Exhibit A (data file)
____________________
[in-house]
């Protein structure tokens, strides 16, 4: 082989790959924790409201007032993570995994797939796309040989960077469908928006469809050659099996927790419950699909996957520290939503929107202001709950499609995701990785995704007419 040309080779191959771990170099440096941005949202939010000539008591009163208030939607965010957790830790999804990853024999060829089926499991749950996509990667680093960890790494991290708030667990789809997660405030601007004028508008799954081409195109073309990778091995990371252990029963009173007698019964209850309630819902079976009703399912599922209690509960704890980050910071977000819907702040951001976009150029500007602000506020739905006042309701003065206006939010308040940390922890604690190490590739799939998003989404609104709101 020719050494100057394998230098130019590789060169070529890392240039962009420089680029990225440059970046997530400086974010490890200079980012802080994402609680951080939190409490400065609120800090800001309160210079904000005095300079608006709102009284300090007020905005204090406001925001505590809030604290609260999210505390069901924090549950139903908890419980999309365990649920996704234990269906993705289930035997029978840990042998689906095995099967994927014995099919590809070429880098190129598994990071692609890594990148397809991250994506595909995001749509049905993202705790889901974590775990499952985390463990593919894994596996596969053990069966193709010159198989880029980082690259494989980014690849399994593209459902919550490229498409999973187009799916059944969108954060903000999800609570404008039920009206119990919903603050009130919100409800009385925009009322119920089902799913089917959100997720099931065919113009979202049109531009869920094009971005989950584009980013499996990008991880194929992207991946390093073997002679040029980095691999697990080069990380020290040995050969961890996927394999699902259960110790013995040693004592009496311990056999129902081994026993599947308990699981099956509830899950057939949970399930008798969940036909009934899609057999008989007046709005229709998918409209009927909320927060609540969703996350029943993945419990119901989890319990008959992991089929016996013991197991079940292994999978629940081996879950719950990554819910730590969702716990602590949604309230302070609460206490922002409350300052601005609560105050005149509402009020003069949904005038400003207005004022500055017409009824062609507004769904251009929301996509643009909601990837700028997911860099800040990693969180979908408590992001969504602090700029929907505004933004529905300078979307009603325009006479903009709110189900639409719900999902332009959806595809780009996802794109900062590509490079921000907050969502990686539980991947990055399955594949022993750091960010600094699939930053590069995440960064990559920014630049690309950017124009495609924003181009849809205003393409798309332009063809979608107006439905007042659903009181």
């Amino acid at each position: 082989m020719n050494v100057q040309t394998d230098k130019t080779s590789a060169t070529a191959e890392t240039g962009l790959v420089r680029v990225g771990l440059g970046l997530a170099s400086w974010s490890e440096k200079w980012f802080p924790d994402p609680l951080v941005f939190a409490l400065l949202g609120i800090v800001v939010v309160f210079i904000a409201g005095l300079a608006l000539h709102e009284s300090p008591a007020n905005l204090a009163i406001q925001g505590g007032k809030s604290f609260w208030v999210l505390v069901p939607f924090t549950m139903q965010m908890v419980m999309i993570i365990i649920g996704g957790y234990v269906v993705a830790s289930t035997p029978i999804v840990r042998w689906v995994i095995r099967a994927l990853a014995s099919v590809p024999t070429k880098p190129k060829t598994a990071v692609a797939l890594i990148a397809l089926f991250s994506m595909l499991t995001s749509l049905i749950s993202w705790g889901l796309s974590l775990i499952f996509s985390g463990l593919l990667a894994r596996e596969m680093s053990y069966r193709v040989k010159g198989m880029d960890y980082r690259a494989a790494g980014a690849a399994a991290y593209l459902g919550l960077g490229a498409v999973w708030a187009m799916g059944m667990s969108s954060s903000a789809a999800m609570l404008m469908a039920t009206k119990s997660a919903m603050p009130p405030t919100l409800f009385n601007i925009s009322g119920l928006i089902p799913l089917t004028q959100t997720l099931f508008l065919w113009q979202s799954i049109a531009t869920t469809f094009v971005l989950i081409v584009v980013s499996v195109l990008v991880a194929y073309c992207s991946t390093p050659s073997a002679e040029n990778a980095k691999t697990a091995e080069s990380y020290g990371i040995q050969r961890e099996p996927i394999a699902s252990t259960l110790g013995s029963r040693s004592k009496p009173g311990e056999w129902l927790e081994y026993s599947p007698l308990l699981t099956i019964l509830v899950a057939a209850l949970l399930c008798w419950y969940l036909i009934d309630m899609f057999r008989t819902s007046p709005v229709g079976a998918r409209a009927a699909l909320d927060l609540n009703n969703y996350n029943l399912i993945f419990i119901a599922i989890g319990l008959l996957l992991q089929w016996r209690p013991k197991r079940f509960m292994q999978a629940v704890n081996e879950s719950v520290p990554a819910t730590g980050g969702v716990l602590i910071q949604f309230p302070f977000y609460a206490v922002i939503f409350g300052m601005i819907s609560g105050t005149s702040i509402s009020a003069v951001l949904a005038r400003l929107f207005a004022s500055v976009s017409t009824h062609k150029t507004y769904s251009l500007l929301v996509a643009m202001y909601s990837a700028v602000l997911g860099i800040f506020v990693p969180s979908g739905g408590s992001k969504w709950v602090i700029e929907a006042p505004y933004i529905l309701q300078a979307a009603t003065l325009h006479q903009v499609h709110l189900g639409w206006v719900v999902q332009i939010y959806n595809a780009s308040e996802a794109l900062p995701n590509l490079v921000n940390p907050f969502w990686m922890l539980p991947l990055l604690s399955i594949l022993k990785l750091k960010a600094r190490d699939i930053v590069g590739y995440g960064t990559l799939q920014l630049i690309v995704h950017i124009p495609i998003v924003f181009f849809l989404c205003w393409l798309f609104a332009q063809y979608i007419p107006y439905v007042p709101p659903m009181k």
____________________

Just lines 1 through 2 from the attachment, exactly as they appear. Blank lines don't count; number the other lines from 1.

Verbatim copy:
[in-house]
């Protein structure tokens, strides 16, 4: 082989790959924790409201007032993570995994797939796309040989960077469908928006469809050659099996927790419950699909996957520290939503929107202001709950499609995701990785995704007419 040309080779191959771990170099440096941005949202939010000539008591009163208030939607965010957790830790999804990853024999060829089926499991749950996509990667680093960890790494991290708030667990789809997660405030601007004028508008799954081409195109073309990778091995990371252990029963009173007698019964209850309630819902079976009703399912599922209690509960704890980050910071977000819907702040951001976009150029500007602000506020739905006042309701003065206006939010308040940390922890604690190490590739799939998003989404609104709101 020719050494100057394998230098130019590789060169070529890392240039962009420089680029990225440059970046997530400086974010490890200079980012802080994402609680951080939190409490400065609120800090800001309160210079904000005095300079608006709102009284300090007020905005204090406001925001505590809030604290609260999210505390069901924090549950139903908890419980999309365990649920996704234990269906993705289930035997029978840990042998689906095995099967994927014995099919590809070429880098190129598994990071692609890594990148397809991250994506595909995001749509049905993202705790889901974590775990499952985390463990593919894994596996596969053990069966193709010159198989880029980082690259494989980014690849399994593209459902919550490229498409999973187009799916059944969108954060903000999800609570404008039920009206119990919903603050009130919100409800009385925009009322119920089902799913089917959100997720099931065919113009979202049109531009869920094009971005989950584009980013499996990008991880194929992207991946390093073997002679040029980095691999697990080069990380020290040995050969961890996927394999699902259960110790013995040693004592009496311990056999129902081994026993599947308990699981099956509830899950057939949970399930008798969940036909009934899609057999008989007046709005229709998918409209009927909320927060609540969703996350029943993945419990119901989890319990008959992991089929016996013991197991079940292994999978629940081996879950719950990554819910730590969702716990602590949604309230302070609460206490922002409350300052601005609560105050005149509402009020003069949904005038400003207005004022500055017409009824062609507004769904251009929301996509643009909601990837700028997911860099800040990693969180979908408590992001969504602090700029929907505004933004529905300078979307009603325009006479903009709110189900639409719900999902332009959806595809780009996802794109900062590509490079921000907050969502990686539980991947990055399955594949022993750091960010600094699939930053590069995440960064990559920014630049690309950017124009495609924003181009849809205003393409798309332009063809979608107006439905007042659903009181």